The presence of a tonic coronary vasoconstriction mediated by the sympathetic nervous system has been demonstrated in conscious and anesthetized dogs during resting and hyperemic conditions. This vasoconstrictor tone could be eliminated by removing the left stellate ganglion and by alpha adrenergic blockade. This study examined the role of alpha receptors on coronary blood flow (CBF) in dogs during submaximal exercise. Eight dogs were chronically instrumented to measure CBF and left ventricular pressure. Six additional dogs were instrumented to record arterial blood pressure and measure myocardial oxygen consumption. Three weeks later, the dogs were submaximally exercised with or without phentolamine (1 mg/kg i.v.). At a workload of 6.4 km/hr, 16% treadmill elevation, heart rate (HR) increased from a resting level of 95 ± 2 to 206 ± 9 beats/min, CBF increased from 28 ± 2 to 50 ± 3 cm/sec and dP/dt(max) increased from 3775 ± 333 to 6811 ± 859 mm Hg/sec. Alpha blockade increased resting HR to 136 ± 16 beats/min (P<.05). After alpha blockade, HR was 275 ± 13 beats/min (P<.01), CBF was 71 ± 5 cm/sec (P<.02) and dP/dt(max) was 9419 ± 856 mm Hg/sec (P<.05) at a workload of 6.4 km/hr, 16% incline. The response of mean arterial pressure was similar except at the highest workload, when blood pressure was significantly lower with alpha blockade. Myocardial oxygen consumption increased from 3.93 ± 0.24 to 11.06 ± 1.63 ml/min before blockade and from 4.14 ± 0.49 to 15.21 ± 2.24 ml/min after alpha receptor blockade. The increase in coronary flow in these dogs was greater for any given oxygen demand. The effect of phentolamine was, therefore, independent of the higher HR and dP/dt(max). During exercise, the greater increase of CBF after alpha blockade suggests the removal of a neurally mediated vasoconstrictor tone which was still present during submaximal exercise and which may be independent of normal metabolic demands of the myocardium.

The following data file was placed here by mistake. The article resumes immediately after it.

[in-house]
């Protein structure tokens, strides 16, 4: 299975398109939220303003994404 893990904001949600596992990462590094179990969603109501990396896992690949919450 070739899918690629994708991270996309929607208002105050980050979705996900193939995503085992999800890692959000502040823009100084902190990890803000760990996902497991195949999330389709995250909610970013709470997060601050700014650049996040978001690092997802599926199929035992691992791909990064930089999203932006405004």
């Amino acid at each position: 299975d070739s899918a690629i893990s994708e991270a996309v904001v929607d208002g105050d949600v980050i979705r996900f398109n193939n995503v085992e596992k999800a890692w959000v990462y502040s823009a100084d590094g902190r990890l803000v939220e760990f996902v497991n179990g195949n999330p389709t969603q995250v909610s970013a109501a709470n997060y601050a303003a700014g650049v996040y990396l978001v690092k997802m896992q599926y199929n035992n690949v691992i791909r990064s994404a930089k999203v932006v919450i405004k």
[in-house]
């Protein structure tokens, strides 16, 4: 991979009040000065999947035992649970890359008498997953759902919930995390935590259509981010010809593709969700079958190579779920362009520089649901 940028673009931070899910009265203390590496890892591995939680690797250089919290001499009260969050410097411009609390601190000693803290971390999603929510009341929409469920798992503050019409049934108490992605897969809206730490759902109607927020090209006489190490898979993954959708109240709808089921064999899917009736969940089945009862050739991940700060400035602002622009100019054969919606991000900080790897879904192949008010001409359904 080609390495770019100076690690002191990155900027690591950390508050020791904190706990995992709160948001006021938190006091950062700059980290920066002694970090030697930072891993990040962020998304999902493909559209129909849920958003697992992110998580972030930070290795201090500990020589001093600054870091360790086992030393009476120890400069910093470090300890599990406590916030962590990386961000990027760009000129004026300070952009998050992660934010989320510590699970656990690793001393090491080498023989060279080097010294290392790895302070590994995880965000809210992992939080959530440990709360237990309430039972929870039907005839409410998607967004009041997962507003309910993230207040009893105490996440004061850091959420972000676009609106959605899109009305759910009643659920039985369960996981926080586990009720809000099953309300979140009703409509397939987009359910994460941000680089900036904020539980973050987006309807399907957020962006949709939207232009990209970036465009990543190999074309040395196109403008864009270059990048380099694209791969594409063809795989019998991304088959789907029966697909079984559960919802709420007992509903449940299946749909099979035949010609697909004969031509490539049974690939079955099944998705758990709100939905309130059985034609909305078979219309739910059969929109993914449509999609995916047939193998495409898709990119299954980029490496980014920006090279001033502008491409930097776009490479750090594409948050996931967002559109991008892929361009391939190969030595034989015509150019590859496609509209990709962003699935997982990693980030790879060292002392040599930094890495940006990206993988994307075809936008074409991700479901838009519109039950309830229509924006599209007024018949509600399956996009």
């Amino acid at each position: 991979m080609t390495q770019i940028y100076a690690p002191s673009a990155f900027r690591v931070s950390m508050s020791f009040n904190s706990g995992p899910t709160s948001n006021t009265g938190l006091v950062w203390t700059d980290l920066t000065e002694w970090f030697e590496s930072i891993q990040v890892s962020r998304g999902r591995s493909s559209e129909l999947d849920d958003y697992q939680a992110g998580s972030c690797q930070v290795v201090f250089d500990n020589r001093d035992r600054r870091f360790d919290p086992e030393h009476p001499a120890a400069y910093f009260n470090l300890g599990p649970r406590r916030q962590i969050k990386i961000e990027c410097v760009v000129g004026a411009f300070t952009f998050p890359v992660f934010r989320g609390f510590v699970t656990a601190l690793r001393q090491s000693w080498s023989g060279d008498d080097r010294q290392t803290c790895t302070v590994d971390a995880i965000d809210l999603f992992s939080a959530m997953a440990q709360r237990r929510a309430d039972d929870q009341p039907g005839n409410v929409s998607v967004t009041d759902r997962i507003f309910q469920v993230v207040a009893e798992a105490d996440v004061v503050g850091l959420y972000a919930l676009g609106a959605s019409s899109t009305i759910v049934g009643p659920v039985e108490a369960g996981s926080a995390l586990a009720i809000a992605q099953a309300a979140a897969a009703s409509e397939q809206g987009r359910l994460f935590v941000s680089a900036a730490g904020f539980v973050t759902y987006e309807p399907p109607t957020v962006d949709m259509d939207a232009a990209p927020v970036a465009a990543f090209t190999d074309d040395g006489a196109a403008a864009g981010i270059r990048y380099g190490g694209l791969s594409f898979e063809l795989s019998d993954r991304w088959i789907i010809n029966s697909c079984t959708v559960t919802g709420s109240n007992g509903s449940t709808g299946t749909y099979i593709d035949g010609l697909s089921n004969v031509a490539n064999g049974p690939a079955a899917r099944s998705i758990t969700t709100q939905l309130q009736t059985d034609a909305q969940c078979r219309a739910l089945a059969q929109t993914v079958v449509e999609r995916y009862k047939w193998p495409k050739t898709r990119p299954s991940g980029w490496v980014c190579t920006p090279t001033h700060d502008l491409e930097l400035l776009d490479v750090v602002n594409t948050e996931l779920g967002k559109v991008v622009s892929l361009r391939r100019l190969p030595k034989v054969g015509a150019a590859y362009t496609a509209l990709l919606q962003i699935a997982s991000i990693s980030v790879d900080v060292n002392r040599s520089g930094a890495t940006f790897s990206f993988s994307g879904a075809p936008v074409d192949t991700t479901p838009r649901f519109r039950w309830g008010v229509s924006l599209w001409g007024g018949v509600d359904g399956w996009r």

|Number of pages||7|
|Journal||Journal of Pharmacology and Experimental Therapeutics|
|State||Published - 1 Jan 1981|